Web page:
Lawyers, and especially appellate lawyers, talk about “precedent” all the time, but do we regularly consider the rationale behind the rules of precedent and stare decisis? Mary Whisner does. Whisner is a reference librarian at the University of Washington College of Law, and sets forth some of her views in a paper called Exploring Precedent, brought to us courtesy of the Legal Writing Institute and the Social Science Research Network. Here’s the abstract:
Legal researchers have many powerful tools for finding cases: Full-text searching with different interfaces from different providers, annotated statutes, digests, and a wide variety of secondary sources. But there are areas where even experienced researchers are puzzled: When will an intermediate court follow rulings of a sister court? What sources can advocates cite? (or: why can advocates cite secondary sources but not unpublished opinions?) Are fewer cases considered to be cases of first impression, since the cumulative body of precedent is so large?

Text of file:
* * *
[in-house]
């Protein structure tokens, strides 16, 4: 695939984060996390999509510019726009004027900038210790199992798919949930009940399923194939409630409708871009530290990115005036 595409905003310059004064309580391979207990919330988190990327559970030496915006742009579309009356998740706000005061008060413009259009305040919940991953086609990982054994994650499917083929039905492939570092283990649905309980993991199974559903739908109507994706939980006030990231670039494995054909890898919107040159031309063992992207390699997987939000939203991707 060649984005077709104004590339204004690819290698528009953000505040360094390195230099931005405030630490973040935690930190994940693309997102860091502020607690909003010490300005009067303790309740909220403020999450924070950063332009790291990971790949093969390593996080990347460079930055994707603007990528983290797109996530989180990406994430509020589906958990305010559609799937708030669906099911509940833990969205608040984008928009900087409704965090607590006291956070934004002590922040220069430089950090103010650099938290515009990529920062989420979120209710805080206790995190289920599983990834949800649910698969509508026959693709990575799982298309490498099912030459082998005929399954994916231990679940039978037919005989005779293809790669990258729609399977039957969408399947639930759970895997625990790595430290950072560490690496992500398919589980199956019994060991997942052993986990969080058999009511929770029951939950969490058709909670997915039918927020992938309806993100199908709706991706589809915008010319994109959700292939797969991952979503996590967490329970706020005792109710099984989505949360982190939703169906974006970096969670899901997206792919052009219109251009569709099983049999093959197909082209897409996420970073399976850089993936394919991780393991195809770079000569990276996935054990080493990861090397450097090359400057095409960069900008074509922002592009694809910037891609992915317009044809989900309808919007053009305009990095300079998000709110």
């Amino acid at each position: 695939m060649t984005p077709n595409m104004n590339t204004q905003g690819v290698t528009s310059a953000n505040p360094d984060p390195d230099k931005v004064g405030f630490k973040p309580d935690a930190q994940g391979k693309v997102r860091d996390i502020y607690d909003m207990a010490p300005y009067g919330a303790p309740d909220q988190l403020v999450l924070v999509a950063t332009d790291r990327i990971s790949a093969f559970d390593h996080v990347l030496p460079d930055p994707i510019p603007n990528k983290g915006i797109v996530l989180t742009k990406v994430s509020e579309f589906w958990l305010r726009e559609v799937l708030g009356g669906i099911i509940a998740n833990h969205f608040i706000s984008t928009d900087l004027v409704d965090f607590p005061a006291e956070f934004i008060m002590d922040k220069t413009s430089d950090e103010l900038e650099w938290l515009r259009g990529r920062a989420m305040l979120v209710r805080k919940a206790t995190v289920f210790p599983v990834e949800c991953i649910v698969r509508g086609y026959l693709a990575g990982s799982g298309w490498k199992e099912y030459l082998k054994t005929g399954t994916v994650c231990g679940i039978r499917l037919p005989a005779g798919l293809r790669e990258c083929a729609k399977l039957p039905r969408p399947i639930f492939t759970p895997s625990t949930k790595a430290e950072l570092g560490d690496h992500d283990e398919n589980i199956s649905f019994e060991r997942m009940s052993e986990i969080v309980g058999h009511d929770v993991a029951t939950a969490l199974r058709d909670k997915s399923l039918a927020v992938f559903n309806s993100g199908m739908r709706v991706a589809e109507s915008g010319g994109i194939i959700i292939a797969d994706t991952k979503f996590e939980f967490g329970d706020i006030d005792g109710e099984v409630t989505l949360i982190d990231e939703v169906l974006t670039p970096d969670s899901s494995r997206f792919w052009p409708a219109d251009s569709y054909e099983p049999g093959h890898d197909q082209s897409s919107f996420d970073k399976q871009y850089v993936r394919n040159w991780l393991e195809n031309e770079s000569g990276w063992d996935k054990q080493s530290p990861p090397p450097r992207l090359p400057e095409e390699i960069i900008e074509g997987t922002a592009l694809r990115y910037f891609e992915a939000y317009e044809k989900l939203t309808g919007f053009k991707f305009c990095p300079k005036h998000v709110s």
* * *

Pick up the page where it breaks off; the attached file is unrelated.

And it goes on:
This essay examines each of these questions. It is accessible to beginning students, first wrestling with the questions, but should also interest more experienced researchers.
Before you say to yourself, “Yeah, like I’ve got time to read a lengthy, impenetrable, egghead article,” take it from me, the piece is fairly short (about 13 pages, with about a third of it in the footnotes) and the abstract is correct that the article is “accessible.” For those of you curious about which of Shakespeare’s plays have been cited the most in appellate briefs (not always to good effect), Whisner has done that homework for you and put the results in a table in her article (#1 cited Shakespeare Play: Hamlet).
I especially enjoyed her discussion about prohibitions against the citation of unpublished opinions. (Long-time readers may remember that the rule against citation of unpublished opinions generated a lawsuit against the California Supreme Court a few years ago and that there is one organization very agitated about the rule.) She asks some good questions about the rule. Has technology made the rationale for the rule obsolete? Why is it alright to cite Shakespeare and Dr. Seuss, but not alright to cite unpublished decisions? The paper is well worth a read.